Condos appeal to many people looking to purchase property that requires less maintenance and allows you to gain access to attractive amenities. The mortgage process and lending requirements vary slightly from a mortgage to a traditional single-family home. Headquartered in NYC for over 29 years, GuardHill specializes in the condo mortgage market.
What is a Condo?
A condo is a private residence or unit owned by an individual within a larger building or complex. A condo building typically has shared common areas like garages, recreational rooms, gyms, and outdoor spaces.
What are Condo Fees?
Condo owners pay condo fees, also referred to as common charges, to cover the cost associated with maintaining the common areas in the complex. Typically, the fees are mandated by the Homeowners Association (HOA) and are due monthly.
Warrantable vs. Non-Warrantable Condo Mortgage Qualifications
The mortgage company will review and approve the condo building to determine if it is warrantable or non-warrantable, which will help decide what loan program you may qualify for.
Warrantable condos meet the Fannie Mae and Freddie Mac guidelines, whereas non-warrantable condos fall outside the traditional lending guidelines and are more challenging to finance.
Condo Building Requirements
The following are factors a lender reviews to determine whether a building is warrantable or non-warrantable.
- Condo Occupancy Rate
- Warrantable condo: Typically, a lender will require that at least 50% of the condo units are sold to owner-occupants before lending in the building. An owner-occupant is a resident that holds the title to that property.
- Non-warrantable condo: If the owner-occupancy rate is less than 50%, the building is typically considered non-warrantable
- Litigation History
- Warrantable condo: The lender must ensure there is no current litigation. Some lenders may require a history of previous litigation and the outcome.
- Non-warrantable condo: If the building has any current or pending litigation, a lender will deem it non-warrantable.
- Building Reserves & Building Financials
- Warrantable condo: The lender needs to make sure the building’s financials are sound. Typically, the building is required to allocate at least 10% of the building budget to reserves.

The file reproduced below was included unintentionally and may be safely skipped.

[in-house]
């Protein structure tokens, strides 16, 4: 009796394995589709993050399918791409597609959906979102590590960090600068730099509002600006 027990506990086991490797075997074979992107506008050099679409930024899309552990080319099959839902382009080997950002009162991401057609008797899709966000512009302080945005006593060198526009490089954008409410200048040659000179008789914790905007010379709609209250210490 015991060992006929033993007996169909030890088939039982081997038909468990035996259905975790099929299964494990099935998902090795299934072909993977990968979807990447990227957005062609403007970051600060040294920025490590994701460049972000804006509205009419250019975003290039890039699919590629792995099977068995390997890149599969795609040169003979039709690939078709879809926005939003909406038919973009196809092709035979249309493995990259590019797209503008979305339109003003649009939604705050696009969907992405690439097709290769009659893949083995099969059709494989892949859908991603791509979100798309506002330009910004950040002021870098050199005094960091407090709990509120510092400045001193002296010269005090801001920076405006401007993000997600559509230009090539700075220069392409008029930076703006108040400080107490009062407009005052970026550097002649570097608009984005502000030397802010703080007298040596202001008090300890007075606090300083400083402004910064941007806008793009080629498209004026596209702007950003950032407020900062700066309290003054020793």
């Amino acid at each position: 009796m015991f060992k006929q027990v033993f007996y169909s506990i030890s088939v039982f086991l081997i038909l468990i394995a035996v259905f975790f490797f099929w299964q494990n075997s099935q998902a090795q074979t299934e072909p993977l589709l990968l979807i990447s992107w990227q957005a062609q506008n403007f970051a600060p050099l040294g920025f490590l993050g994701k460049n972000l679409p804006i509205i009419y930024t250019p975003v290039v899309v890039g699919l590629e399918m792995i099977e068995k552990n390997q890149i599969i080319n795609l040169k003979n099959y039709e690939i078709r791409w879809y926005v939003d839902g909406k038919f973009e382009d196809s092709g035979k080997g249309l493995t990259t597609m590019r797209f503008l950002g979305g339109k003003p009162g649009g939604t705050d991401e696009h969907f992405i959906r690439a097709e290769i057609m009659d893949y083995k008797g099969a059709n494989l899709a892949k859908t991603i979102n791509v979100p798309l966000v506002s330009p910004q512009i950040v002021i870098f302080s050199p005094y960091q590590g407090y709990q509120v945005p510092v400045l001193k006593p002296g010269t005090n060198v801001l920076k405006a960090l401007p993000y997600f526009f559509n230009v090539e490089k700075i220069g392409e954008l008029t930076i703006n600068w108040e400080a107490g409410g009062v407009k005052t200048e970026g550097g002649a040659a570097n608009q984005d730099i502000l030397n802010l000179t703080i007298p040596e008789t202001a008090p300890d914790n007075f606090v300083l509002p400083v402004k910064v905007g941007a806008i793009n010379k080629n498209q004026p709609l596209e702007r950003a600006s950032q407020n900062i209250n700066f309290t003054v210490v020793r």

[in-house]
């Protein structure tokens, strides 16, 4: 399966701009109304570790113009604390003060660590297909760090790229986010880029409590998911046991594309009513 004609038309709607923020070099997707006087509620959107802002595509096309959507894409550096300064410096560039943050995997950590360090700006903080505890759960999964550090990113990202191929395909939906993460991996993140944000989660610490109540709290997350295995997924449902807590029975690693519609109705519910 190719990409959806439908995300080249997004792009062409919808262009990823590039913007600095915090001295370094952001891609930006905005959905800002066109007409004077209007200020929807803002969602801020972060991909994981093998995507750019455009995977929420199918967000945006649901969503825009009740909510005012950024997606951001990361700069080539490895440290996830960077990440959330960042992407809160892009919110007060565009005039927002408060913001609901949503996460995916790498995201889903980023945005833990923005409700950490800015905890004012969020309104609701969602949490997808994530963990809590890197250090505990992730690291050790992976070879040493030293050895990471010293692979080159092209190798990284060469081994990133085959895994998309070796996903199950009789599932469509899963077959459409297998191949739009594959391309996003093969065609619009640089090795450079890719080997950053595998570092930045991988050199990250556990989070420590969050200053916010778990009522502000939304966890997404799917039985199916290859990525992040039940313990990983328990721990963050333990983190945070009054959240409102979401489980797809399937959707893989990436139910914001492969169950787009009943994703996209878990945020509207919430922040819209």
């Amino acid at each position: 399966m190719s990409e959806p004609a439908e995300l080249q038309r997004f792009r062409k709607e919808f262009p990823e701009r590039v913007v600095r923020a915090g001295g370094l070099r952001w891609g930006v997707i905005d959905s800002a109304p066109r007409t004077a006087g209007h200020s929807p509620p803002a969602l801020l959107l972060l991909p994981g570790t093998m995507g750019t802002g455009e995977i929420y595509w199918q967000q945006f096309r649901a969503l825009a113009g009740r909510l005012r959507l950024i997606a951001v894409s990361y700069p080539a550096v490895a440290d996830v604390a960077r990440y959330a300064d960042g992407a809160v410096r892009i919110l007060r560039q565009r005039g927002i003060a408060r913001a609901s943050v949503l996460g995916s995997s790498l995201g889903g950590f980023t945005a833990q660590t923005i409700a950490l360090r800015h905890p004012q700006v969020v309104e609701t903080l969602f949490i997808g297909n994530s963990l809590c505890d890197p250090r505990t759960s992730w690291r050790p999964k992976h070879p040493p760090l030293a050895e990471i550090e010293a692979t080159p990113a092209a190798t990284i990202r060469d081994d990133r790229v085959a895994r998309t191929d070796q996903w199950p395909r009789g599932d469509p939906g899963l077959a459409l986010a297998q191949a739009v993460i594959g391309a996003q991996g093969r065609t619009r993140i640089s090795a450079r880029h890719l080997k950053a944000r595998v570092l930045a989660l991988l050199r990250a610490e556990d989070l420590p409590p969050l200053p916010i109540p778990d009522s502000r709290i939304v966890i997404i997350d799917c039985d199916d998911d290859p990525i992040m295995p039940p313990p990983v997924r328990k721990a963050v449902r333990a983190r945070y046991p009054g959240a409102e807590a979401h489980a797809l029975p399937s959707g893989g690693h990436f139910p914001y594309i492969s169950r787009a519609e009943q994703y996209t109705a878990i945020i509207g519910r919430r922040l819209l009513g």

- If the building had recent financial troubles or filed for bankruptcy, it may be difficult for the mortgage company to approve the building.
- Commercial Usage
- Warrantable condo: Commercial space (retail shops, restaurants, grocery stores, etc.) should not exceed 25% of the project’s square footage.
- Non-warrantable condo: If commercial space exceeds 25% of the project’s overall square footage, the building will be considered non-warrantable.
- Building Insurance
- The condo must have adequate and appropriate building insurance for both a warrantable and non-warrantable condo loan.
FHA Condo Loans
Certain condominium buildings are approved by the U.S. Department of Housing and Urban Development (HUD) for FHA loans. Click here to review the approved buildings on the HUD’s website. As an Eagle FHA mortgage company, GuardHill is approved to lend in all FHA-approved condo buildings. Contact us to learn more about our FHA condo loan programs.
New Condo Development Financing
A new condo development may either be a condo project currently being built or recently developed and has not been approved by many lenders. GuardHill lends in virtually every building in the Metro NYC area and understands how to navigate the new condo development financing process to ensure fast closing. We will work closely with the building’s sales team, sponsor, and developer to ensure timely approvals and closings.
Why Choose GuardHill?
GuardHill has over 29 years of mortgage financing experience and specializes in providing standard and out-of-the-box financing solutions for our customers. GuardHill works with numerous investors and lenders and offers various loan programs to provide borrowers with the best financing solutions possible.